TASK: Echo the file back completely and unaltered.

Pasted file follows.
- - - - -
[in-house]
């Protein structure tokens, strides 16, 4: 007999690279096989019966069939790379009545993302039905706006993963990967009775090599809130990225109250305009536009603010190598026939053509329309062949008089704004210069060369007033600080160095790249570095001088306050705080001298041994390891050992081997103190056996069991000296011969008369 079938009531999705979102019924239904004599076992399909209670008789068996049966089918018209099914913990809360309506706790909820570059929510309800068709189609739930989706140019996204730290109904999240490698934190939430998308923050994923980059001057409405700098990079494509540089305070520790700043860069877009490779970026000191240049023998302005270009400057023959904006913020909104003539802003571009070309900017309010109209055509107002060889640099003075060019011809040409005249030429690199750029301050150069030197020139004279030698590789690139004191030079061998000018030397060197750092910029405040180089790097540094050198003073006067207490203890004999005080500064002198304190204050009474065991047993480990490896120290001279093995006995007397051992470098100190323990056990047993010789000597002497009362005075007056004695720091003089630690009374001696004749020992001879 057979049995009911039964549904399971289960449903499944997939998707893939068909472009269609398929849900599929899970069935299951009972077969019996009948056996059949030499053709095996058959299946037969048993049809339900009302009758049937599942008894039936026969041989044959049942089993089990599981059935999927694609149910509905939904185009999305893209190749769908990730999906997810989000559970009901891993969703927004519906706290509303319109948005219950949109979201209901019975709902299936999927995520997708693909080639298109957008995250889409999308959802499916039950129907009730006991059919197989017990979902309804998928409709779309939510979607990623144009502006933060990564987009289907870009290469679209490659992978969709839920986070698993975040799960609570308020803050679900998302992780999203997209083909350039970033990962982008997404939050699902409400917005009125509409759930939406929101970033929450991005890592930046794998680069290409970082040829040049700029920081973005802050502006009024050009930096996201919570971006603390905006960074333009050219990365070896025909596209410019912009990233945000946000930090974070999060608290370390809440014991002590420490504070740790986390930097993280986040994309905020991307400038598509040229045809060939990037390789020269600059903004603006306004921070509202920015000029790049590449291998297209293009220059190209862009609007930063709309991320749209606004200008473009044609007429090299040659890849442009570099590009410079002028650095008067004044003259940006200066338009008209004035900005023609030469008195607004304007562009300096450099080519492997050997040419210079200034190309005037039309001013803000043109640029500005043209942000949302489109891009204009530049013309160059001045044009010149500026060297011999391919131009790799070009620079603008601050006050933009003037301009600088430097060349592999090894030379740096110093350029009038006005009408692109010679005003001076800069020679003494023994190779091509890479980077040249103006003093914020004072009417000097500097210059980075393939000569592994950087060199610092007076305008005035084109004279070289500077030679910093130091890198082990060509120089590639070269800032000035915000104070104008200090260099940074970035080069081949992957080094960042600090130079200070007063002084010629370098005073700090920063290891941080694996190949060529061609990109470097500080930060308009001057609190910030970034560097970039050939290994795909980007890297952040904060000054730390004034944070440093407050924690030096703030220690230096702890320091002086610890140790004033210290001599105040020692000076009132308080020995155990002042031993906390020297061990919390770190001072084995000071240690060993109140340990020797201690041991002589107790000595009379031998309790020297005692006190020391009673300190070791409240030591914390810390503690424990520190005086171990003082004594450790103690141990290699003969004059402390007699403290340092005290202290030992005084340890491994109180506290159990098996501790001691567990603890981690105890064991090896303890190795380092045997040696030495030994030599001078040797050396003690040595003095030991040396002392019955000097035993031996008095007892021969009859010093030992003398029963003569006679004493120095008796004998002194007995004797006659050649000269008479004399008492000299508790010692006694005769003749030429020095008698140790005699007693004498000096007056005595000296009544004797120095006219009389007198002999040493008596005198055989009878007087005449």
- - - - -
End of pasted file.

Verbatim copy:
[in-house]
């Protein structure tokens, strides 16, 4: 007999690279096989019966069939790379009545993302039905706006993963990967009775090599809130990225109250305009536009603010190598026939053509329309062949008089704004210069060369007033600080160095790249570095001088306050705080001298041994390891050992081997103190056996069991000296011969008369 079938009531999705979102019924239904004599076992399909209670008789068996049966089918018209099914913990809360309506706790909820570059929510309800068709189609739930989706140019996204730290109904999240490698934190939430998308923050994923980059001057409405700098990079494509540089305070520790700043860069877009490779970026000191240049023998302005270009400057023959904006913020909104003539802003571009070309900017309010109209055509107002060889640099003075060019011809040409005249030429690199750029301050150069030197020139004279030698590789690139004191030079061998000018030397060197750092910029405040180089790097540094050198003073006067207490203890004999005080500064002198304190204050009474065991047993480990490896120290001279093995006995007397051992470098100190323990056990047993010789000597002497009362005075007056004695720091003089630690009374001696004749020992001879 057979049995009911039964549904399971289960449903499944997939998707893939068909472009269609398929849900599929899970069935299951009972077969019996009948056996059949030499053709095996058959299946037969048993049809339900009302009758049937599942008894039936026969041989044959049942089993089990599981059935999927694609149910509905939904185009999305893209190749769908990730999906997810989000559970009901891993969703927004519906706290509303319109948005219950949109979201209901019975709902299936999927995520997708693909080639298109957008995250889409999308959802499916039950129907009730006991059919197989017990979902309804998928409709779309939510979607990623144009502006933060990564987009289907870009290469679209490659992978969709839920986070698993975040799960609570308020803050679900998302992780999203997209083909350039970033990962982008997404939050699902409400917005009125509409759930939406929101970033929450991005890592930046794998680069290409970082040829040049700029920081973005802050502006009024050009930096996201919570971006603390905006960074333009050219990365070896025909596209410019912009990233945000946000930090974070999060608290370390809440014991002590420490504070740790986390930097993280986040994309905020991307400038598509040229045809060939990037390789020269600059903004603006306004921070509202920015000029790049590449291998297209293009220059190209862009609007930063709309991320749209606004200008473009044609007429090299040659890849442009570099590009410079002028650095008067004044003259940006200066338009008209004035900005023609030469008195607004304007562009300096450099080519492997050997040419210079200034190309005037039309001013803000043109640029500005043209942000949302489109891009204009530049013309160059001045044009010149500026060297011999391919131009790799070009620079603008601050006050933009003037301009600088430097060349592999090894030379740096110093350029009038006005009408692109010679005003001076800069020679003494023994190779091509890479980077040249103006003093914020004072009417000097500097210059980075393939000569592994950087060199610092007076305008005035084109004279070289500077030679910093130091890198082990060509120089590639070269800032000035915000104070104008200090260099940074970035080069081949992957080094960042600090130079200070007063002084010629370098005073700090920063290891941080694996190949060529061609990109470097500080930060308009001057609190910030970034560097970039050939290994795909980007890297952040904060000054730390004034944070440093407050924690030096703030220690230096702890320091002086610890140790004033210290001599105040020692000076009132308080020995155990002042031993906390020297061990919390770190001072084995000071240690060993109140340990020797201690041991002589107790000595009379031998309790020297005692006190020391009673300190070791409240030591914390810390503690424990520190005086171990003082004594450790103690141990290699003969004059402390007699403290340092005290202290030992005084340890491994109180506290159990098996501790001691567990603890981690105890064991090896303890190795380092045997040696030495030994030599001078040797050396003690040595003095030991040396002392019955000097035993031996008095007892021969009859010093030992003398029963003569006679004493120095008796004998002194007995004797006659050649000269008479004399008492000299508790010692006694005769003749030429020095008698140790005699007693004498000096007056005595000296009544004797120095006219009389007198002999040493008596005198055989009878007087005449």